El Paso ISD, Fort Bliss mark opening of $40M Captain Gabriel L. Navarrete Middle School
(CAPTAIN GABRIEL L. NAVARRETE MIDDLE SCHOOL – Nov. 3, 2022) – El Paso ISD and Fort Bliss joined forces Thursday to celebrate the completion of the new $40 million Captain Gabriel L. Navarrete Middle School, a 2016 Bond project on military land.
The new campus, a consolidation of Bassett and Armendariz middle schools, is El Paso ISD’s sixth school on Fort Bliss property. The school, located just east of the old William Beaumont Army Medical Center, opened its doors in August to 900 students. The state-of-the-art campus features modern learning spaces with cutting-edge technology, a fine arts wing, a library, a gym and ample student drop-off zones.
“Our decades-long partnership with Fort Bliss is indicative of our mutual commitment to educating our youth,” Superintendent Diana Sayavedra said. “We are confident that these new learning spaces will empower our students with the best tools for them to thrive and find success in the future.”
Eighth-grader Adrianna Bryant is enjoying all that the new school has to offer, especially the spacious learning spaces that foster collaboration, new locker rooms, and the sound-proof fine arts areas.
“It’s going to help me learn a lot and prepare me for high school,” she said. “My first impression of the school was it’s a rich school. I can’t believe it’s over here.”
The school bears the name of World War II hero Capt. Gabriel L. Navarrette, who served the U.S. Army’s legendary Company E, which was comprised mostly of Mexican-American young men from El Paso who attended Bowie High School. He served under Capt. John L. Chapin – fittingly many of the Navarrete Knights will attend Chapin High School.
“He moved through the ranks quickly when they realized his capacity to lead and, frankly, to fight and defend his country,” said Fort Bliss Commanding Gen. James Isenhower III. “He was awarded multiple Purple Hearts for his wounds, two Silver Stars. It’s hard to find a Silver Star on a soldier today because of the gallantry, the courage required to be awarded a Silver Star medal is extremely high. And he didn’t earn one. He earned two. But he also earned the Distinguished Service Cross and you’ll struggle to ever meet someone who has won a Distinguished Service Cross.”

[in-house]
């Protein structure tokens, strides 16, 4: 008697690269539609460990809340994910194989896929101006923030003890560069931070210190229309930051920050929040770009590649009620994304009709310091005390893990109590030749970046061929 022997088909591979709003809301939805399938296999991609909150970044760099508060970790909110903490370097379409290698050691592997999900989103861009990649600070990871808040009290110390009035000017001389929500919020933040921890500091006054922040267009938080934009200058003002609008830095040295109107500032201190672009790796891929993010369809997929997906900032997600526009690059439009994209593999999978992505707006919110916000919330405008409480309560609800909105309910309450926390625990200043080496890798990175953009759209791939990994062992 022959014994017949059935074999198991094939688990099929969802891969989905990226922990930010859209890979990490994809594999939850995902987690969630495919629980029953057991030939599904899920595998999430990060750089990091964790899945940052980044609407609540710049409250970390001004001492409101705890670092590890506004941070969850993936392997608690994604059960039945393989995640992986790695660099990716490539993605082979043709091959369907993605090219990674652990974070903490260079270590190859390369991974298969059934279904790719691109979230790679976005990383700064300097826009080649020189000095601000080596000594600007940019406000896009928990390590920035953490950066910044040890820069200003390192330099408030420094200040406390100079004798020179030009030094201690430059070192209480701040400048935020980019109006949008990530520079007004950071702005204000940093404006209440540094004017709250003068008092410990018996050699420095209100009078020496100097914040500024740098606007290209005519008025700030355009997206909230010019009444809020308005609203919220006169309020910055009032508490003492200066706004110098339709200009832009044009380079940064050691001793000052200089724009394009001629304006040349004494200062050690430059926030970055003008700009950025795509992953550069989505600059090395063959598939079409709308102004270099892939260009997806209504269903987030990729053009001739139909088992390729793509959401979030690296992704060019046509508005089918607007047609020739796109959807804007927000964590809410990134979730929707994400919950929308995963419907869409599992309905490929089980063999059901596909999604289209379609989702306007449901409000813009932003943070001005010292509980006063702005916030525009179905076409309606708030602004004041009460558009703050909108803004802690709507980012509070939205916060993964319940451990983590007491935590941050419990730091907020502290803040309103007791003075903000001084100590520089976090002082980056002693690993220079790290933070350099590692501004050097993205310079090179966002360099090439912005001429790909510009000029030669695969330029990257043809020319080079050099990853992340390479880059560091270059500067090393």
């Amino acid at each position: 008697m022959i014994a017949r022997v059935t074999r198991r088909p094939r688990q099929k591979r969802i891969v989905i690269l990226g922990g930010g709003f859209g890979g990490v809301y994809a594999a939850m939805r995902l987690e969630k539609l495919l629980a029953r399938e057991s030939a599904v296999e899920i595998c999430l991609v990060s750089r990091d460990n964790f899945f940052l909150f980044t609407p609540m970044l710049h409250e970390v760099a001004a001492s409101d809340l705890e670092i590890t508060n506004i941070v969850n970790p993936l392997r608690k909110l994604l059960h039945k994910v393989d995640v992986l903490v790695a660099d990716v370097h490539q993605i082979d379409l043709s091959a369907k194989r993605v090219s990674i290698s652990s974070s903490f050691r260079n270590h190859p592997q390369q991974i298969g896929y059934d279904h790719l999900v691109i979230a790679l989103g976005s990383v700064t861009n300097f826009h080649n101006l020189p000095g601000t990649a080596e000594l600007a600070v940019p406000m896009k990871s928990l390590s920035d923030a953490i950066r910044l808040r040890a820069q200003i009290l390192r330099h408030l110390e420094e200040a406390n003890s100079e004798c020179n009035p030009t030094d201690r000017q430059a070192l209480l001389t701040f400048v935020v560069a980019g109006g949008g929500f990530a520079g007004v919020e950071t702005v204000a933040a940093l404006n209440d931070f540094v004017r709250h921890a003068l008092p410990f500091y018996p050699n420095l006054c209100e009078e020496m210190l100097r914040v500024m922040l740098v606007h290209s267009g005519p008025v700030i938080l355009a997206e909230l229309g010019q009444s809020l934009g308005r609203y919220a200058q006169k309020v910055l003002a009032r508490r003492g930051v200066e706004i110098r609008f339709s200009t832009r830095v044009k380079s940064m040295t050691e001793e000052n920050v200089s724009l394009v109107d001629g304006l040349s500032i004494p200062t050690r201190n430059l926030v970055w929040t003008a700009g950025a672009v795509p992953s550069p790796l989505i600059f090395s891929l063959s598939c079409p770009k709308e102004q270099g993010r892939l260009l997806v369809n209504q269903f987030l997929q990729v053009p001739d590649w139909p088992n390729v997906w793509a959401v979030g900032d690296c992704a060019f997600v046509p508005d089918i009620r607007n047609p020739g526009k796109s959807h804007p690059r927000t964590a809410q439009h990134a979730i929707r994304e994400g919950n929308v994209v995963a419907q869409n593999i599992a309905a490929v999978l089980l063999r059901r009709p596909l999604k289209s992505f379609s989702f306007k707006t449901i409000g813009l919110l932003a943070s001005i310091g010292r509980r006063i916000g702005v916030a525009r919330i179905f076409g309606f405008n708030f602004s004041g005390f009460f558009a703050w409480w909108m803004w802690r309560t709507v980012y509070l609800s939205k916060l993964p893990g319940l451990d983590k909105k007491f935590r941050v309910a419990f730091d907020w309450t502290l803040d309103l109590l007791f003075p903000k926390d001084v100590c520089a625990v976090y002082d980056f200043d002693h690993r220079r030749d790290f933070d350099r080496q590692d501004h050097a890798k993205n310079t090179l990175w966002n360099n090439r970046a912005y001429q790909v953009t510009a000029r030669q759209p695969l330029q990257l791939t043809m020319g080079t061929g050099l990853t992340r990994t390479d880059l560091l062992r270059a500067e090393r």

Isenhower spoke about Navarrete’s valiant leadership, telling a story about his time during the war when he stood by his men as the company was ordered to move into dangerous enemy territory.
“The true legacy of Capt. Navarrete is not the Purple Hearts, not the two Silver Stars, not the Distinguished Service Cross,” he said. “It’s the fact that he stood up for what he believed was right. He stood his ground and I hope all of you can take a lesson and stand your ground when you know it’s right because Capt. Navarrete offers no better example for our children.”
Navarrete’s son David Navarrete proudly sat in the crowd listening to the general’s tribute to his dad in front of the school that graces his name.
“It’s almost surreal. I don’t know if I’m dreaming,” he said. “The school is magnificent. It looks like a university,”
Capt. Navarrete served the El Paso community by helping hundreds of veterans as the El Paso County Veteran Service officer. He died in 1988.
“I know he’s watching this,” David Navarrete said looking up towards the heavens. “And he’s honored and humbled.”